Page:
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Minimising the use of restraint in care homes for older people: exploring restraint

  • 3 Comments

In this programme, two experts watch and discuss a number of scenarios filmed in a care home setting which explore different aspects of the complex issue of restraint. They examine the blatant and more subtle ways that restraint can be used by care home staff to control and how this fails to provide person-centered care.

For more resourses from the Social Care Institute for Excellence please click here.

  • 3 Comments

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Readers' comments (3)

  • l am of the opinion that the issue to be addressed and given top piority is shortage of nurses in our health care sectors which make ratio of allocated patients to nurses very wide,nothing should stop a nurse walking and charting with her resident while taking a stroll,the resident may be bored,tired and feel like taking a stroll,its therapeutic,it prevents agitation,restlessness,aggression,violence, etc hence preventing the use of restraints but in a situation that a nurse has back logs of things to do where can she create the time? though in some situation its use is unavoidable.Thanks

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  • Excellent video, but uncomfortable watching. The comments about time and resources are so true. It also seems hard in a busy hospital ward to balance what you know is better care with all the hospital constraints/concerns about patient safety.

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  • As a nurse working in a care home, I found the first two videos in this series laudable - however, I find this one highly offensive. It stereotypically portrays care homes as an uncaring environment where residents are treated with disrespect by uncaring staff. Although I accept that some homes operate in this way - most don't.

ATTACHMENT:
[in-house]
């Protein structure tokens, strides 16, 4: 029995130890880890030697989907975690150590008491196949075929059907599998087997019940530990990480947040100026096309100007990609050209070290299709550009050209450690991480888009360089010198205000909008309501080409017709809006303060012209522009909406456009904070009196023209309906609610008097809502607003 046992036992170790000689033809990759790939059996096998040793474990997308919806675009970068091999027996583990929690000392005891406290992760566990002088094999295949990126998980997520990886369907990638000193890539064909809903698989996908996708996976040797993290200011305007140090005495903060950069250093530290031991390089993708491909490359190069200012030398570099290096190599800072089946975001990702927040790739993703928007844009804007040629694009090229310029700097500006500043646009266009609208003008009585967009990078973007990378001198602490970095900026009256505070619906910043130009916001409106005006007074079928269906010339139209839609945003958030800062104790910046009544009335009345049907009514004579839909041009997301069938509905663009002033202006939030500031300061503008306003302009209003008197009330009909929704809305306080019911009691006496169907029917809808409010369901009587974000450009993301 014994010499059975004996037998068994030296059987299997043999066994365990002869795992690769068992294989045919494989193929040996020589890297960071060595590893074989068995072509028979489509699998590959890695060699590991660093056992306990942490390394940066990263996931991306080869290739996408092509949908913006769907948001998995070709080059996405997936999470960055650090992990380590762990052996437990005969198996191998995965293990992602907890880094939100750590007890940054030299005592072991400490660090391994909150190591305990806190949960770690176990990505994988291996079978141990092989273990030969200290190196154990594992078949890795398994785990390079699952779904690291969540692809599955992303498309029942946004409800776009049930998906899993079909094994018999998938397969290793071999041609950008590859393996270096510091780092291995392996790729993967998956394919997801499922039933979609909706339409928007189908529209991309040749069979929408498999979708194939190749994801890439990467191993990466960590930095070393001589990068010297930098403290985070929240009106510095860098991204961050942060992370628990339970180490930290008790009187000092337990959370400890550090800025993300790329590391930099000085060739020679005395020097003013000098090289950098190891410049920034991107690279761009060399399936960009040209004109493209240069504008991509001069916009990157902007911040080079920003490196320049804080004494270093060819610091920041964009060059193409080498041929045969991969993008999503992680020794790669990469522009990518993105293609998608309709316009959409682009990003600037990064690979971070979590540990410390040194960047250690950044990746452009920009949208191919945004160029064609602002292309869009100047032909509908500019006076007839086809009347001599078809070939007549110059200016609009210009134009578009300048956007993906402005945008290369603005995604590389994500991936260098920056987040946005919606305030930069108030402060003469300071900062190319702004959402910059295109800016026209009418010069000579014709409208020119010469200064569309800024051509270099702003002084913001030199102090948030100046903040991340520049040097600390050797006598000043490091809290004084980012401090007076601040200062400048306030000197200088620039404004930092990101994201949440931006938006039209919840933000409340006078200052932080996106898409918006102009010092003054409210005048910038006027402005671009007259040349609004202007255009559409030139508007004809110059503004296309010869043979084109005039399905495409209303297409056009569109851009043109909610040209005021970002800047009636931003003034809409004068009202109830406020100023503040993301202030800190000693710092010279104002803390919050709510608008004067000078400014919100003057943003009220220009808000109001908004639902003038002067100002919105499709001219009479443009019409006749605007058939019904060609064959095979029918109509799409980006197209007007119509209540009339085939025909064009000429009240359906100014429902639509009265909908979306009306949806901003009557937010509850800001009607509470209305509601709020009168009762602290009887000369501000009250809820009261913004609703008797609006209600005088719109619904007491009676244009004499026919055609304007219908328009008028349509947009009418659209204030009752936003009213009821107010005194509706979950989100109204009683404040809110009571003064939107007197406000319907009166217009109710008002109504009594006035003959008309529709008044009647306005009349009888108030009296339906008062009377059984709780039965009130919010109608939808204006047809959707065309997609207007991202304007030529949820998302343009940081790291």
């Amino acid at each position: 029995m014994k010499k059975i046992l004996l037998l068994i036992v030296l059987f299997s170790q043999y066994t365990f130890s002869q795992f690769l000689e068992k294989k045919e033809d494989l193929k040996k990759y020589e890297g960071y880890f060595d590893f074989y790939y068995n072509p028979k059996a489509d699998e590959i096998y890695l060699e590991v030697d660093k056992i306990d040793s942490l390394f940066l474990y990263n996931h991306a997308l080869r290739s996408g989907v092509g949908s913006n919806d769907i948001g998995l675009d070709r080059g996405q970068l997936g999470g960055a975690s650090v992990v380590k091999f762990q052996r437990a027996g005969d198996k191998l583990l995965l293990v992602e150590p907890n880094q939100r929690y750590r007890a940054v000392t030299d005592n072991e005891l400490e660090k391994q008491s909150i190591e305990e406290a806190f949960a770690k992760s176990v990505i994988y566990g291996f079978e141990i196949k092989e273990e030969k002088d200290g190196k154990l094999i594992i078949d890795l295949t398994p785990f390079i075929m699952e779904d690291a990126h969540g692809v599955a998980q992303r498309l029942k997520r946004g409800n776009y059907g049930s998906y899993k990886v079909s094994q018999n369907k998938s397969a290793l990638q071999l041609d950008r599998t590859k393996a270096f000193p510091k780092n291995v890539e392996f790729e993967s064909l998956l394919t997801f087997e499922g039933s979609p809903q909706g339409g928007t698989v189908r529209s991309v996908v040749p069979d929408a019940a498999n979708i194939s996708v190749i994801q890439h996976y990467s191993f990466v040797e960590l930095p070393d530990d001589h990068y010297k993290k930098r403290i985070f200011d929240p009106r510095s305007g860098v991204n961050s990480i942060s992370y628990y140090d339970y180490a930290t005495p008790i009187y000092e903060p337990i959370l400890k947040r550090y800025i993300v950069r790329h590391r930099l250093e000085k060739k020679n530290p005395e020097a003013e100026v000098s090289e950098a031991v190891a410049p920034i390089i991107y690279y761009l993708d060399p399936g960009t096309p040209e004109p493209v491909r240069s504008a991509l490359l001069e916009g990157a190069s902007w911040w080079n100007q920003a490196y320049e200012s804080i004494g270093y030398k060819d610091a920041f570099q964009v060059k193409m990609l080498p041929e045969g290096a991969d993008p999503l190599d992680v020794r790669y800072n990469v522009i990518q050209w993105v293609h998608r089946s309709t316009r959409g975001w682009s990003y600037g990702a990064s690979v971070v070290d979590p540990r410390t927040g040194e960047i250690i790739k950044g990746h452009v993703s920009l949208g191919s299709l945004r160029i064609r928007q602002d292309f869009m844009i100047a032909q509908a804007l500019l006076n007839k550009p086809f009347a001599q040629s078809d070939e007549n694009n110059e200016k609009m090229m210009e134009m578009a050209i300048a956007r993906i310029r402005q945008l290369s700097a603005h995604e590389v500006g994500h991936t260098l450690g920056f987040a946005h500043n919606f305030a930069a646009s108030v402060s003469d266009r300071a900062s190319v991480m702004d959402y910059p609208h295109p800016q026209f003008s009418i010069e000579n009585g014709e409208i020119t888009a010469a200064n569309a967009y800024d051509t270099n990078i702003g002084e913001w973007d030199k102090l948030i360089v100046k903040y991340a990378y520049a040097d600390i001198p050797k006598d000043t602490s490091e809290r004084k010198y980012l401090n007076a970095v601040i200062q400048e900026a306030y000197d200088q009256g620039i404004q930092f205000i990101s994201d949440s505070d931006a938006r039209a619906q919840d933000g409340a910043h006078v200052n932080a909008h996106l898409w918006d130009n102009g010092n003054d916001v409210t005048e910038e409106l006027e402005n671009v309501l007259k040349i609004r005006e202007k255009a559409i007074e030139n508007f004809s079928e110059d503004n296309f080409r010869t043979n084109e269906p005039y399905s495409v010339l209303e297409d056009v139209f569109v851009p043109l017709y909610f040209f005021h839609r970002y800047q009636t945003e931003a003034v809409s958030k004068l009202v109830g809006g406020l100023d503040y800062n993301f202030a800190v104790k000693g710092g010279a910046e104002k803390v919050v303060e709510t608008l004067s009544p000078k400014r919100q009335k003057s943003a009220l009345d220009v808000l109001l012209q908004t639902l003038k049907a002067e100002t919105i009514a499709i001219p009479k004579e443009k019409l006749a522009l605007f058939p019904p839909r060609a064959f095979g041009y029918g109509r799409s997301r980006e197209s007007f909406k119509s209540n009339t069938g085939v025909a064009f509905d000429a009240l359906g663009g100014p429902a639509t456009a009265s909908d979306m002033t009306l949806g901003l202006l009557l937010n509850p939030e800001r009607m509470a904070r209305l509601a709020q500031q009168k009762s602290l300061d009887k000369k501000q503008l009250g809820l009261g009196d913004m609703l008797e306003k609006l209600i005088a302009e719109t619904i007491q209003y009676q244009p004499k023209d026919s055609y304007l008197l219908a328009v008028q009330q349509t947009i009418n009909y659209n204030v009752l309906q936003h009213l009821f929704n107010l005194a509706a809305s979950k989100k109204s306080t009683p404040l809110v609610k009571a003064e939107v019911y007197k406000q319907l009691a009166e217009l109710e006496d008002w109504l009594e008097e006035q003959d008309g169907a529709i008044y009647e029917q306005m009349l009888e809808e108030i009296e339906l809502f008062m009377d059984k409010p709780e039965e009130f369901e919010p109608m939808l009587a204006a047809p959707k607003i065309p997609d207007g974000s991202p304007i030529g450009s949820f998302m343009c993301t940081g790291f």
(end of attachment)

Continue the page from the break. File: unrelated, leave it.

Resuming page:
We operate a person centred approach - there is no particular bedtime and residents go to bed when they wish. If they wake up in the middle of the night and want refreshments - they are provided with them.
    There are two different sittings for meals - purely to prevent flash points as some residents are distressed by the eating habits of fellow residents. All residents individual needs must be catered for.
    I find the suggestion that there should be an open door to the garden unrealistic and foolish. There is not one to one staffing - we have a staff/resident ratio of 1:3 - and it would be impossible to safeguard a particular resident or residents without a staff presence. We have to consider the needs of all residents, ie: a person-centred approach and the safety all residents remains paramount at all times and takes precedence over the individuals rights. This is a risk assessment.
    There has to be a certain amount of structure or routine if you like - otherwise chaos would ensue.
    We care for and love our residents - but accept that our residents are a cross section of society - each with their own idiosyncratic presentations. However caring we are, at times conflict between residents occurs, as all residents are human and therefore have their own personalities.

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